I should probably go buy a lottery ticket: not only did I win one of those auctions I didn’t think I had a shot on, I got picked for the Glossy War Horse giveaway, too.
I had completely forgotten about it most of Christmas Day, until my brother asked me about it. I had a good excuse: dinner included Barbecue Ribs, Mashed Potatoes with cheese and bacon, Roasted Cauliflower with Garlic Breadcrumbs, and Rhubarb Pie. I think cookies may been involved, but I might have passed out before then.
The office was already looking a wee bit crowded, but now it looks like my plans to lay off any serious selling until Spring might have to be modified.
I might still put it off. Other than the Vintage Club stuff, and the "Limited Edition Retro Release" of the Fury/Prancer next year, I don’t foresee myself adding too many more herd members between now and then. I like the Roan Bouncer, too, but as hot as that mold is right now, I’m more than happy to let other folks buy up the first few batches. There's always the possibility that Reeves might pull another semi-random gloss/matte thing too, like they did with the Valentine and Heartbreaker set.
(With the Lady Phase set most likely, if they do. Because the possibility of random gloss Bouncers is a little too terrifying to contemplate.)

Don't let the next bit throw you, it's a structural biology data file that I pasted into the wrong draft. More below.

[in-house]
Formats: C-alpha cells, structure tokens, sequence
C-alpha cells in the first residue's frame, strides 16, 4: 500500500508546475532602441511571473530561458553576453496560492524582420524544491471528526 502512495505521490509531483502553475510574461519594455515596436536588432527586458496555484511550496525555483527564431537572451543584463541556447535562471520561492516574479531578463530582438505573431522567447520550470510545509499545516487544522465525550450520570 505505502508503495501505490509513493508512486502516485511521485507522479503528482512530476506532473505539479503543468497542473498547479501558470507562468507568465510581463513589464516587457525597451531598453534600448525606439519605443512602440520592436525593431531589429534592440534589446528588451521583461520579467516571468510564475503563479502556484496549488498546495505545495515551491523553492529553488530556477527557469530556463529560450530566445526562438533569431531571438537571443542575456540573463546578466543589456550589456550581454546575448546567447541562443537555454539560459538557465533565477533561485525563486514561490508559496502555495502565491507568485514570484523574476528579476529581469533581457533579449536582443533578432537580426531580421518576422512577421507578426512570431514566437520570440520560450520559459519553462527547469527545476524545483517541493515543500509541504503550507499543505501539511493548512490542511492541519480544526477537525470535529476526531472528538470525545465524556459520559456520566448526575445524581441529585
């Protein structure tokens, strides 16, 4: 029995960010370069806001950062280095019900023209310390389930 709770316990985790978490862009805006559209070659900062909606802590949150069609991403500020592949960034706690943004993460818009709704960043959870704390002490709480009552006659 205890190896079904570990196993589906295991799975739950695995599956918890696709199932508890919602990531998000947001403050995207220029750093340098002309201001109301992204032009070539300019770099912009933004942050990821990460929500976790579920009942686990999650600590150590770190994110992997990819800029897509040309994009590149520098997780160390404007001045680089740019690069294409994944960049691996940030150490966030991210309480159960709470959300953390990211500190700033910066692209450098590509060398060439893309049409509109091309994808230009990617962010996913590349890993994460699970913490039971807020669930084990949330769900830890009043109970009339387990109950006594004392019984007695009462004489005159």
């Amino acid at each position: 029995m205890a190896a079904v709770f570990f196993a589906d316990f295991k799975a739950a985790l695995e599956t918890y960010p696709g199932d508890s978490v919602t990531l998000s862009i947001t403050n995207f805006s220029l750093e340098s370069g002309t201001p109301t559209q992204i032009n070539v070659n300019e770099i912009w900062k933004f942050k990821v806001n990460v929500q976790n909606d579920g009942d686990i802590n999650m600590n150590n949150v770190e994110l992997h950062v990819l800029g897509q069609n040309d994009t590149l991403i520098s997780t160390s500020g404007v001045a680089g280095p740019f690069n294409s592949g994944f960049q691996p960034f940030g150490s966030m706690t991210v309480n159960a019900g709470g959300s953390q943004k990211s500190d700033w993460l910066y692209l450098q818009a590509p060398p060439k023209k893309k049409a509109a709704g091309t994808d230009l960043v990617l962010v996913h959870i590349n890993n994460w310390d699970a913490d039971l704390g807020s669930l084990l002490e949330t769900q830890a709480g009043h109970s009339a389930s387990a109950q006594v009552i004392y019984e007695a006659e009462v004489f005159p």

Among my more conventional holiday gifts was the book about Rin Tin Tin I had mentioned earlier. Just as I suspected, the "figurine" that inspired the author Susan Orlean to write the book - and to which she devotes the entire prologue to - was a Breyer Rin Tin Tin: there’s a picture of one right on page two.
I haven’t had a chance to read the book yet, but from my brief skimming of the text, it's not only central to the narrative, it's actually called out as a Breyer. So what we’ve got here is a book by a bestselling author that really was inspired by a Breyer model.
Sweet. I mean, I would have bought the book anyway, since I'm also a little obsessed with silent movies in general, but goodness, silent movies and Breyer models, all in one book? Put the cookie dough back in the freezer, ladies, I am out for the count.
In light of their promotion surrounding The War Horse (another story about an animal, set during the First World War), of the launching of the Vintage Club, and (what I presume will be a series of) Limited Edition Retro Releases, re-releasing the Rin Tin Tin seems like the most logical and obvious thing to do, n’est-ce pas?
Regardless, it’s still a book worth adding to your Breyer reference library, if you’re into that sort of thing as much as I am. (As I assume a significant portion of you do.)